CHICAGO -- More than five million older Americans are living with Alzheimer's disease or other dementias, a 10% increase in prevalence from just five years ago, according to an estimate commissioned by the Alzheimer's Association.
CHICAGO, March 20 -- More than five million older Americans are living with Alzheimer's disease or other dementias, a 10% increase in prevalence from just five years ago, according to an estimate commissioned by the Alzheimer's Association.
In its 2007 Alzheimer's Facts and Figures, the association estimated that 2.4 million people age from the ages of 75 to 84 years -- 19% of the all U.S. adults in this age range -- have Alzheimer's.
Among Americans ages 85 and older, an estimated 42%, or 2.2 million people, are living with dementia, the report stated.
Alzheimer's Association estimated that there are 300,000 Americans ages 65 to 74 with Alzheimer's (2% of the U.S. population for this age range).
There are approximately 500,000 Americans younger than 65 with Alzheimer's or another dementia. It is estimated that at least 200,000 of these people younger than 65 have early-onset Alzheimer's
The other early-onset dementia cases may be attributable to Lewy body disease, frontotemporal disease, normal pressure hydrocephalus, Parkinson's disease, or Creutzfeldt-Jakob, the report said.
The prevalence estimates were derived primarily from a single Chicago research team's studies in 2003 that were extrapolated to 2007, at the request of the Alzheimer's Association.
"The dramatic rise in Alzheimer's underscores that this disease has the ability to undermine the entire U.S. healthcare system," asserted Stephen McConnell, Ph.D., the vice president of advocacy and public policy for the Alzheimer's Association, in a statement. "Looking just at Medicare and Medicaid, if we could find an intervention that could delay onset or slow progression of the disease, in short order spending on Alzheimer's could decline by more than billion, with even larger savings every year thereafter."
Other findings in the study included:
The report also contained a special section on the burdens of caregiving, noting that nearly 10 million Americans care for a person with Alzheimer's or other dementia, and about one-third of the caregivers are 60 or older.
Unpaid caregivers provided an estimated 8.5 billion hours of care, valued at nearly billion in 2005.
"A million of these caregivers in California, for example, provided an estimated .5 billion of care that year," the report noted. "Even Rhode Island, the smallest state, had almost 37,000 caregivers of people with Alzheimer's and other dementias, and those caregivers provided 32 million hours of care worth .7 million."
In a state-by-state breakdown of prevalence projected out to 2010, only New York and the District of Columbia are expected to see declines in residents living with Alzheimer's disease compared with the year 2000. On the other end of the spectrum, Colorado and Alaska are predicted to experience a 47% increase, followed closely by Utah and Wyoming.
The Alzheimer's Association said its national and state prevalence estinates were derived primarily from studies published in 2003 conducted by a single team of researchers from the Rush Institute on Healthy Aging and the Rush Alzheimer's Disease Center in Chicago, augmented by data from the CDC in Atlanta.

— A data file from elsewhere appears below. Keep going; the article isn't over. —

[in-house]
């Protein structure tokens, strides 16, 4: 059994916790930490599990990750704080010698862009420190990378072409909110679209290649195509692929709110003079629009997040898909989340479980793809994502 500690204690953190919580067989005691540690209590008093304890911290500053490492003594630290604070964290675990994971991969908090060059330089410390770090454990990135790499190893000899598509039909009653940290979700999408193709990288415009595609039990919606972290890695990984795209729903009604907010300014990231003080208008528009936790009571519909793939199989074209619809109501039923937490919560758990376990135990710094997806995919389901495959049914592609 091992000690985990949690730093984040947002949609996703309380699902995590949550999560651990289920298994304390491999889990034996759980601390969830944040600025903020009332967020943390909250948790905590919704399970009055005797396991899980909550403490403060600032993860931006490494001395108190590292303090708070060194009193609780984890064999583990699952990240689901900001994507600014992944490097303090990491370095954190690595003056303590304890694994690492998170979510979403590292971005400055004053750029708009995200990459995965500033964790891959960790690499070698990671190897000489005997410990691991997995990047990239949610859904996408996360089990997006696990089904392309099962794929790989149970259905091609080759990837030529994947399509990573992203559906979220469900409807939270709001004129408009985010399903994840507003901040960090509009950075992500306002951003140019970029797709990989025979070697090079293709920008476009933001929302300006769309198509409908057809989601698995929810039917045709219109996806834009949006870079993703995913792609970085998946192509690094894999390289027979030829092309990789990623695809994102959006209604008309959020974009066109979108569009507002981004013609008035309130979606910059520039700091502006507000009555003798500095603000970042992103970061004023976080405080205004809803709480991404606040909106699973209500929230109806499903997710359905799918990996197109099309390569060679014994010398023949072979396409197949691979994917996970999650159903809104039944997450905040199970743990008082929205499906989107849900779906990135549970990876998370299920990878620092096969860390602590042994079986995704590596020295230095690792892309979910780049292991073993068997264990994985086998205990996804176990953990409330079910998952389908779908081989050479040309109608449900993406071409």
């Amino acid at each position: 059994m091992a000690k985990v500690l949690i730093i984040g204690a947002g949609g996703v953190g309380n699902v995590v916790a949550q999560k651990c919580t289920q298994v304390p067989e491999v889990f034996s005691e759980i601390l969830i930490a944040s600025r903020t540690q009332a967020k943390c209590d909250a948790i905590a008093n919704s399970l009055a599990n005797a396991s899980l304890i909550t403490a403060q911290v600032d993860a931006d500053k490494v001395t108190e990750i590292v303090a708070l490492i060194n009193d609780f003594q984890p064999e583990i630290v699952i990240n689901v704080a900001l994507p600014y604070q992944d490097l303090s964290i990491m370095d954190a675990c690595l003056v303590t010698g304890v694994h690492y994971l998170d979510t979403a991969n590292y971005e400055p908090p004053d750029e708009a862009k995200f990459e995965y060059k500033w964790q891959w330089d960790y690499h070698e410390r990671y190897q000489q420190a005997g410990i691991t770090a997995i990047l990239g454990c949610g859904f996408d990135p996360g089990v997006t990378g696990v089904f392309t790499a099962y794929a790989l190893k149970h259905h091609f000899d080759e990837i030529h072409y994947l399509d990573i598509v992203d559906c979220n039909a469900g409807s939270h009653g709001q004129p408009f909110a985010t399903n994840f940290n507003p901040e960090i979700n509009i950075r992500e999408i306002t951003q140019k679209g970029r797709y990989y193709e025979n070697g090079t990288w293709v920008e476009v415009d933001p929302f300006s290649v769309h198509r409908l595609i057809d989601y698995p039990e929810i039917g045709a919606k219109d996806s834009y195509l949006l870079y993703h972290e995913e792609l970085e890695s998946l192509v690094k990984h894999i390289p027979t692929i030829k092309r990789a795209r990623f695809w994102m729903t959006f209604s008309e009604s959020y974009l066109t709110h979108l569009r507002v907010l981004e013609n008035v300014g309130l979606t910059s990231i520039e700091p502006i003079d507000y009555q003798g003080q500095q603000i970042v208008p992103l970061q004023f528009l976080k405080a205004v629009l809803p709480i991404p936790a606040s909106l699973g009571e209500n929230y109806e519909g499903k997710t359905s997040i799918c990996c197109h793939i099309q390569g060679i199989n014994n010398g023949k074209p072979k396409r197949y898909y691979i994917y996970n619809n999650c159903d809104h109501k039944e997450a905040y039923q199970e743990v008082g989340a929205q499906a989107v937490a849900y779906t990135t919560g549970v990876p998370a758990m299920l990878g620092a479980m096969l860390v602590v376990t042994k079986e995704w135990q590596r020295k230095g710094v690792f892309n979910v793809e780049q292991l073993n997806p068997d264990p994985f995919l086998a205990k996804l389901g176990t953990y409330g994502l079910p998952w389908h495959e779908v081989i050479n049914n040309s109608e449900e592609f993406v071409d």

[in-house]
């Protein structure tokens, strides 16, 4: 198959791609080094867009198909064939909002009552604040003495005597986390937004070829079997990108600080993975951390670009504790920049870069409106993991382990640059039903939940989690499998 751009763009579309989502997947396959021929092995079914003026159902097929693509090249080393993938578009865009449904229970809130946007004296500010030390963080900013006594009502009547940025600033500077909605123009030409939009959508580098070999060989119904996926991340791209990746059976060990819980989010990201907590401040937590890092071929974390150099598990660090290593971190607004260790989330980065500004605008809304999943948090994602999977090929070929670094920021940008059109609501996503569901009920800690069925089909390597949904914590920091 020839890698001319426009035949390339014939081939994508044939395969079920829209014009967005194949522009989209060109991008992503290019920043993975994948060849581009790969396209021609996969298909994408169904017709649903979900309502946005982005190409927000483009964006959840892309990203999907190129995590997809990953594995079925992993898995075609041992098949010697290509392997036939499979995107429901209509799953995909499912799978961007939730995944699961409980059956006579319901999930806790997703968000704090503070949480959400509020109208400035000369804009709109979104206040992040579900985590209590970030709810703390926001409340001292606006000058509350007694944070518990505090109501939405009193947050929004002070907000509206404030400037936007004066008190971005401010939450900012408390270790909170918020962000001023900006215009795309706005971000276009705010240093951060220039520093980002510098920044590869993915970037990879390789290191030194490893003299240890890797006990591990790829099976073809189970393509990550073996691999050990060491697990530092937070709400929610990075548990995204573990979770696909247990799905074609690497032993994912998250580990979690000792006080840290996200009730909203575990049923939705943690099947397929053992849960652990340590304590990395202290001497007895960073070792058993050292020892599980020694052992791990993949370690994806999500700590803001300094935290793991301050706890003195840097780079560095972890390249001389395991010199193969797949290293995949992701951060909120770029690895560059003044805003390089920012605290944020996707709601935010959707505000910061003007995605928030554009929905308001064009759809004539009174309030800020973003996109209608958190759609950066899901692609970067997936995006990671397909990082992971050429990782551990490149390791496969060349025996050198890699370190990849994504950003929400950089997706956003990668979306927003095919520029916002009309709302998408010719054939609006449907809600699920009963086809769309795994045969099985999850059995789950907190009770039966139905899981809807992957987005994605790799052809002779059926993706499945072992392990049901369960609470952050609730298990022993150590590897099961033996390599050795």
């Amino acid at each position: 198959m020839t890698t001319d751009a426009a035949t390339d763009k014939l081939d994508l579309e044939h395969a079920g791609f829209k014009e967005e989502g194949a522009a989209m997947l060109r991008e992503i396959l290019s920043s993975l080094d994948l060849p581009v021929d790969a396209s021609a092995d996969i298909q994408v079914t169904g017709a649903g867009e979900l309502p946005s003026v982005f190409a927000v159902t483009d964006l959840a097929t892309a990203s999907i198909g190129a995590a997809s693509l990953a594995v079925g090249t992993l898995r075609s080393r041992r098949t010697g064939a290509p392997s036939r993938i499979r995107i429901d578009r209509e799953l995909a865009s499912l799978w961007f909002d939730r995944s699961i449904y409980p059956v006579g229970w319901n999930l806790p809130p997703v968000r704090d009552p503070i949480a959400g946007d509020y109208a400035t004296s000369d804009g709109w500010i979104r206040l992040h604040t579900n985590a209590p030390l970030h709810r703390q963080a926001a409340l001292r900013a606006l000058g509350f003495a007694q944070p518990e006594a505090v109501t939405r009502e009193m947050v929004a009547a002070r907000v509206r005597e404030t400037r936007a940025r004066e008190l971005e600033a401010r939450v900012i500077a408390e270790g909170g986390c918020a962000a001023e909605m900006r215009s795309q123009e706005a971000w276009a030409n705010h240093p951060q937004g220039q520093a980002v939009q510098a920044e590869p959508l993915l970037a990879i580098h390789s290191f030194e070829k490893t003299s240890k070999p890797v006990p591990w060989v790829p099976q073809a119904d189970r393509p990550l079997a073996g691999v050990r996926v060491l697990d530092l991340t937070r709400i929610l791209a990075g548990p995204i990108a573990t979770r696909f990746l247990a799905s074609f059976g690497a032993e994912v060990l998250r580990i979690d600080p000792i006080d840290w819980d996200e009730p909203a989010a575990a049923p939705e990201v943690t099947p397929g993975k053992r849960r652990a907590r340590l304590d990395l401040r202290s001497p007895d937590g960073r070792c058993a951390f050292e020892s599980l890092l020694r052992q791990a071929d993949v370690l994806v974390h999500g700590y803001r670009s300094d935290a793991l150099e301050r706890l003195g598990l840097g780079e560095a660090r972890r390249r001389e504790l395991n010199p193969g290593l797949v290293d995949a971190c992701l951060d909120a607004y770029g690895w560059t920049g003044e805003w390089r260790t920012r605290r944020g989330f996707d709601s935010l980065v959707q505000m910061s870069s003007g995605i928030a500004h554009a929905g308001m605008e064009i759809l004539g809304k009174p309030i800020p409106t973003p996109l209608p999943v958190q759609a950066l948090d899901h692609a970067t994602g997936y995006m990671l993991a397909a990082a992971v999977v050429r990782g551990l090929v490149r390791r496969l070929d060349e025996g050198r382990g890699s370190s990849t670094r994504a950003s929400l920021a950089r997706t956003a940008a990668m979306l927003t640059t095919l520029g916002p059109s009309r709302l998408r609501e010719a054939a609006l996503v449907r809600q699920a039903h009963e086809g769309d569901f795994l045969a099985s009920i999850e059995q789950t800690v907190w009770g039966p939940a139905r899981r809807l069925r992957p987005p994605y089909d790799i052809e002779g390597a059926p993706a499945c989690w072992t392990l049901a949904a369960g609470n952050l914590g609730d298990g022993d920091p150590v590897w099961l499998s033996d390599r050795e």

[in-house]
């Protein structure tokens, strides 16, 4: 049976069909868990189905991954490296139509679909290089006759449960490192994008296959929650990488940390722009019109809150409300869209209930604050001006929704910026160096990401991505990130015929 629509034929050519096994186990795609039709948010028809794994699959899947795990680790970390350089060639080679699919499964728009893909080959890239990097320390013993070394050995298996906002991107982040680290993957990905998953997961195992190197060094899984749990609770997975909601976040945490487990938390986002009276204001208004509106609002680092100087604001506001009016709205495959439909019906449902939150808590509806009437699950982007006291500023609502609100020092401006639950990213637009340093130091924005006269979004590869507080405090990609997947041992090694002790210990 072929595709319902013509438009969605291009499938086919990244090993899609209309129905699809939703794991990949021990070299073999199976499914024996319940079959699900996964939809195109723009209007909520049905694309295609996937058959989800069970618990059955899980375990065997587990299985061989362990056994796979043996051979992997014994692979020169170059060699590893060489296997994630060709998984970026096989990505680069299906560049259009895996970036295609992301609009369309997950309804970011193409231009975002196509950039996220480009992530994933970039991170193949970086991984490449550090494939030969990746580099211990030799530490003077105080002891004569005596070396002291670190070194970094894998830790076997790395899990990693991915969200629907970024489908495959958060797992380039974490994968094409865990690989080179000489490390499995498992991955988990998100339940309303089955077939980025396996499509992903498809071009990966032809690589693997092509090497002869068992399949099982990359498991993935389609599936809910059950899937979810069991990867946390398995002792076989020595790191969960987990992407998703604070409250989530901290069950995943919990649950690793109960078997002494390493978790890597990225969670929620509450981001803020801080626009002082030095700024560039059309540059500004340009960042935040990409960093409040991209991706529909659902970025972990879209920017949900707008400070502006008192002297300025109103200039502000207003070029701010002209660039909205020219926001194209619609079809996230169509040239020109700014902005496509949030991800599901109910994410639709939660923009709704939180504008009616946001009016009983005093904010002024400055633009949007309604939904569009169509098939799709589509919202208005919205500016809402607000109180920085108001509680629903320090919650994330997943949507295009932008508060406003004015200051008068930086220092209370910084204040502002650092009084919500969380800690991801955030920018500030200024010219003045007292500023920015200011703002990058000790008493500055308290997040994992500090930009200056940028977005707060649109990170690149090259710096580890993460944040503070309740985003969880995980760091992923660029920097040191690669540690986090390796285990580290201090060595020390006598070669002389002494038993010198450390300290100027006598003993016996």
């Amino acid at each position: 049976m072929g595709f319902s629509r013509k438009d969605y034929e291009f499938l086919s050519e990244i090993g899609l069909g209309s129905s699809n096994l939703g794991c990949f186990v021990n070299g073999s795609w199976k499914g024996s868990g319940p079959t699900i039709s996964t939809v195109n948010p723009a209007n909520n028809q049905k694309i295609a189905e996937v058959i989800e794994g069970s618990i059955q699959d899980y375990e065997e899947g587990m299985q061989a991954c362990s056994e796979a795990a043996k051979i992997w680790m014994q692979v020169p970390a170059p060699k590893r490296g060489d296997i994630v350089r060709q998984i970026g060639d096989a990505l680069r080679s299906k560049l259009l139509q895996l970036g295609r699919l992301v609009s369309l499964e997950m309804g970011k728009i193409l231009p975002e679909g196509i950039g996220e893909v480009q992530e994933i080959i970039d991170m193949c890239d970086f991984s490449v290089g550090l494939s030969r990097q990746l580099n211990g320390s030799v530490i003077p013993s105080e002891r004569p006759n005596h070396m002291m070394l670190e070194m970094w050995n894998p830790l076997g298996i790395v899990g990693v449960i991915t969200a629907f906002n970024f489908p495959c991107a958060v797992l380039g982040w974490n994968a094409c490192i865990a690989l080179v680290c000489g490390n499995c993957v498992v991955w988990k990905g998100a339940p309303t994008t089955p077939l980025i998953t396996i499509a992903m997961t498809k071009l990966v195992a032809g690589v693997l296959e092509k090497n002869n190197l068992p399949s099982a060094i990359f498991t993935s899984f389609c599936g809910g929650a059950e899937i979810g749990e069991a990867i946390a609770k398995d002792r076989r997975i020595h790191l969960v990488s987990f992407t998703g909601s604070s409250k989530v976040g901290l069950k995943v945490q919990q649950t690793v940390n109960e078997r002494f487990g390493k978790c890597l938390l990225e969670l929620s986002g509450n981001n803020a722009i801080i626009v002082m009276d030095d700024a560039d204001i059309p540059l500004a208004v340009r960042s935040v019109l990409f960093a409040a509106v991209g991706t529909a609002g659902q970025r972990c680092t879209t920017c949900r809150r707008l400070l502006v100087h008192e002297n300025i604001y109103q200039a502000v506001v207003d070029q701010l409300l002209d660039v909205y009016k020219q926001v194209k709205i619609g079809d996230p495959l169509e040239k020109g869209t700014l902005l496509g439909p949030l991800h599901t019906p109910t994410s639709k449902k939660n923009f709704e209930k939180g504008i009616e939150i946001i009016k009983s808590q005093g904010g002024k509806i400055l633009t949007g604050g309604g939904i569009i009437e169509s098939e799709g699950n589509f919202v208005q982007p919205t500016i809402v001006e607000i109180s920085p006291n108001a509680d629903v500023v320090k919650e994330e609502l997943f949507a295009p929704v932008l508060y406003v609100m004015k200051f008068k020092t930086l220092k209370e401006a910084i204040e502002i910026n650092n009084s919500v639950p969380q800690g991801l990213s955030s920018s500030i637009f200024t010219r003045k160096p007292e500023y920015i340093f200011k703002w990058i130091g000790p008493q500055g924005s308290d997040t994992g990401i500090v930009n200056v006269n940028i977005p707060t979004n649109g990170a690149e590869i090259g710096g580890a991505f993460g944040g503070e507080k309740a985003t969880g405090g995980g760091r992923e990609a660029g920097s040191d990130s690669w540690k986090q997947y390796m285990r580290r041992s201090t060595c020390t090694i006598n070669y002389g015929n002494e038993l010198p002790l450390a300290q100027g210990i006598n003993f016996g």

The Chicago research team, the association said, analyzed the incidence of Alzheimer's disease among residents age 65 and over in a biracial Chicago community, consisting of three adjacent neighborhoods (Hebert et al., 2003). The residents were studied over a four-year period. Seventy-nine percent of all community residents age 65 and over participated in a baseline in-home interview. Data collection consisted of the in-home interview for all participants and a diagnostic evaluation for a stratified random sample of the participants.
"Incidence of Alzheimer's disease was measured in 3,838 persons free of Alzheimer's at baseline, and 835 persons had a diagnostic evaluation for Alzheimer's. The incidence figures were converted to prevalence estimates, adjusted for education and other factors, and applied to U.S. Census Bureau population figures for the year 2000 and U.S. Census Bureau projections for the years 2010, 2020, 2030, 2040 and 2050 (Hebert et al. 2003)."
"The researchers calculated the prevalence of Alzheimer's disease in each state by combining the incidence figures from the Chicago study with U. S. Census Bureau figures for the population of the state in 2000, U.S. Census Bureau projections for the state for 2010, and state-specific adjustments for gender, race, education, and mortality (Hebert et al., 2004)."
The association said that in early 2007 at its request the researchers calculated the national prevalence of Alzheimer's disease in people age 65 and over for that year, using linear extrapolation from their previous published estimates for 2000 and 2010.
"Additional incidence figures came from a published study of the incidence of Alzheimer's disease in stratified random samples of residents age 65 and over in east Boston (Hebert et al., 2001). Prevalence figures for people under age 65 come from a 2006 Alzheimer's Association report (Alzheimer's Association, 2006) and are based on an analysis of available data from the Health and Retirement Study and other published articles discussed in detail in the report."